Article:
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The first neural machine translation system for the Erzya language
David Dale
Proceedings of the first workshop on NLP applications to field linguistics

We present the first neural machine translation system for translation between the endangered Erzya language and Russian and the dataset collected by us to train and evaluate it. The BLEU scores are 17 and 19 for translation to Erzya and Russian respectively, and more than half of the translations are rated as acceptable by native speakers. We also adapt our model to translate between Erzya and 10 other languages, but without additional parallel data, the quality on these directions remains low. We release the translation models along with the collected text corpus, a new language identification model, and a multilingual sentence encoder adapted for the Erzya language. These resources will be available at https://github.com/slone-nlp/myv-nmt.

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ParaDetox: Detoxification with Parallel Data
Varvara Logacheva | Daryna Dementieva | Sergey Ustyantsev | Daniil Moskovskiy | David Dale | Irina Krotova | Nikita Semenov | Alexander Panchenko
Proceedings of the 60th Annual Meeting of the Association for Computational Linguistics (Volume 1: Long Papers)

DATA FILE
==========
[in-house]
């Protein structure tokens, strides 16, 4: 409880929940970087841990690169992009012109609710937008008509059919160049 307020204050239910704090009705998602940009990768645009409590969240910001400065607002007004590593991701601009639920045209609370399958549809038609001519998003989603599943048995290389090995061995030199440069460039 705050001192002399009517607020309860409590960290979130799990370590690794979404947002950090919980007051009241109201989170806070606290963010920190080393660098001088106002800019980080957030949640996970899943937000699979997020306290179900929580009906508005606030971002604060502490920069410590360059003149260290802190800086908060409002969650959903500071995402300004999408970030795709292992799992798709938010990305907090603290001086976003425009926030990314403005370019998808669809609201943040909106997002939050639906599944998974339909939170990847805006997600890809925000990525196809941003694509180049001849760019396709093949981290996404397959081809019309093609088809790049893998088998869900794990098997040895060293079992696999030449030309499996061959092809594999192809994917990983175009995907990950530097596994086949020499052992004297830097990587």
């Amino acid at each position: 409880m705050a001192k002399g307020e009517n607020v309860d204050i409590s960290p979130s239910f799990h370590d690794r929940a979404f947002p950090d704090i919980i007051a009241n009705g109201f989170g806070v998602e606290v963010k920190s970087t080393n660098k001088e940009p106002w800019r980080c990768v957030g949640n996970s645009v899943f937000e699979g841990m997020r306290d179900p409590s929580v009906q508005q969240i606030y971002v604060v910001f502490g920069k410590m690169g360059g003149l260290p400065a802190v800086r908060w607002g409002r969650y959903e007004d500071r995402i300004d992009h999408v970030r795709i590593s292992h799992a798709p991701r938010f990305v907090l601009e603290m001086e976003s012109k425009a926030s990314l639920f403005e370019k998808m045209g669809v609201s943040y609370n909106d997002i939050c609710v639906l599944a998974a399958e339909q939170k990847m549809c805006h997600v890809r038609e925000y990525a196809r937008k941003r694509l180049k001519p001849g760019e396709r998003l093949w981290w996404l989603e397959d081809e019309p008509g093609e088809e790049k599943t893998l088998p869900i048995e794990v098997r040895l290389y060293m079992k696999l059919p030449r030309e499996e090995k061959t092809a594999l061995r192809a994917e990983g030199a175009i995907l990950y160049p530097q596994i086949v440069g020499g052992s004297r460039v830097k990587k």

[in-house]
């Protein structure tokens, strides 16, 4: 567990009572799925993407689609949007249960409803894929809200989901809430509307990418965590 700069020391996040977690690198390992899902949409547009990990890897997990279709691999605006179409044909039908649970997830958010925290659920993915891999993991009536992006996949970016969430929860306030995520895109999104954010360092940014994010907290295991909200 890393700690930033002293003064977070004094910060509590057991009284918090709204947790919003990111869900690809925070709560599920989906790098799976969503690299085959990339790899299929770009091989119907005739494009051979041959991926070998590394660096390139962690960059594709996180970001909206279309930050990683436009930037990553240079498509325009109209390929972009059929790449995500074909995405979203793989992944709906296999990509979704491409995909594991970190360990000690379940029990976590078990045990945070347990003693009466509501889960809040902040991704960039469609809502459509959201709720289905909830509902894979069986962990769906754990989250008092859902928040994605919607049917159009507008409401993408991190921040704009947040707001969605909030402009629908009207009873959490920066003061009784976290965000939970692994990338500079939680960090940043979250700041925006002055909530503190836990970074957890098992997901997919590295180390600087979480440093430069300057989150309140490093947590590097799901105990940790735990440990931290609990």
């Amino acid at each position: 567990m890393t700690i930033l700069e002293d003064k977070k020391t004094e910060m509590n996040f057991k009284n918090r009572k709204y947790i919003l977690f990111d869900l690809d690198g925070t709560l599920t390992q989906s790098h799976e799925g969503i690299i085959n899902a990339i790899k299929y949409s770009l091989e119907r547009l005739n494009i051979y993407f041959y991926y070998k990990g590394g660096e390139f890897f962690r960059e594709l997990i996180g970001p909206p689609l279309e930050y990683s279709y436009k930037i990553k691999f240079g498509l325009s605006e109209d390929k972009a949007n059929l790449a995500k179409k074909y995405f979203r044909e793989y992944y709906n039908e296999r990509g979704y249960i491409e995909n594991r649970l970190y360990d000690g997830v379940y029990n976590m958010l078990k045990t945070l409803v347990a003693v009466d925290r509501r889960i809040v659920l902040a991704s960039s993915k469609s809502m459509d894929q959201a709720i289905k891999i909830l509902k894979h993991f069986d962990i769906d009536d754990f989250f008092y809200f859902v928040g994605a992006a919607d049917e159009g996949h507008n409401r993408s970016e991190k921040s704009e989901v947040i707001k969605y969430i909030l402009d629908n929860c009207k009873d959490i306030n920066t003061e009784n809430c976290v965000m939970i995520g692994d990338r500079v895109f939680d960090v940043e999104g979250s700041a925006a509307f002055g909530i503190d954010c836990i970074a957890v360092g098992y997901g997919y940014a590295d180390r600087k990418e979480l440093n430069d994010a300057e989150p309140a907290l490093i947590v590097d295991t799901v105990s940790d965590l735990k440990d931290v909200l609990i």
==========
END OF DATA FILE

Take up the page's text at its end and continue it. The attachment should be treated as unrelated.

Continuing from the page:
We present a novel pipeline for the collection of parallel data for the detoxification task. We collect non-toxic paraphrases for over 10,000 English toxic sentences. We also show that this pipeline can be used to distill a large existing corpus of paraphrases to get toxic-neutral sentence pairs. We release two parallel corpora which can be used for the training of detoxification models. To the best of our knowledge, these are the first parallel datasets for this task. We describe our pipeline in detail to make it fast to set up for a new language or domain, thus contributing to faster and easier development of new parallel resources. We train several detoxification models on the collected data and compare them with several baselines and state-of-the-art unsupervised approaches. We conduct both automatic and manual evaluations. All models trained on parallel data outperform the state-of-the-art unsupervised models by a large margin. This suggests that our novel datasets can boost the performance of detoxification systems.

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A large-scale computational study of content preservation measures for text style transfer and paraphrase generation
Nikolay Babakov | David Dale | Varvara Logacheva | Alexander Panchenko
Proceedings of the 60th Annual Meeting of the Association for Computational Linguistics: Student Research Workshop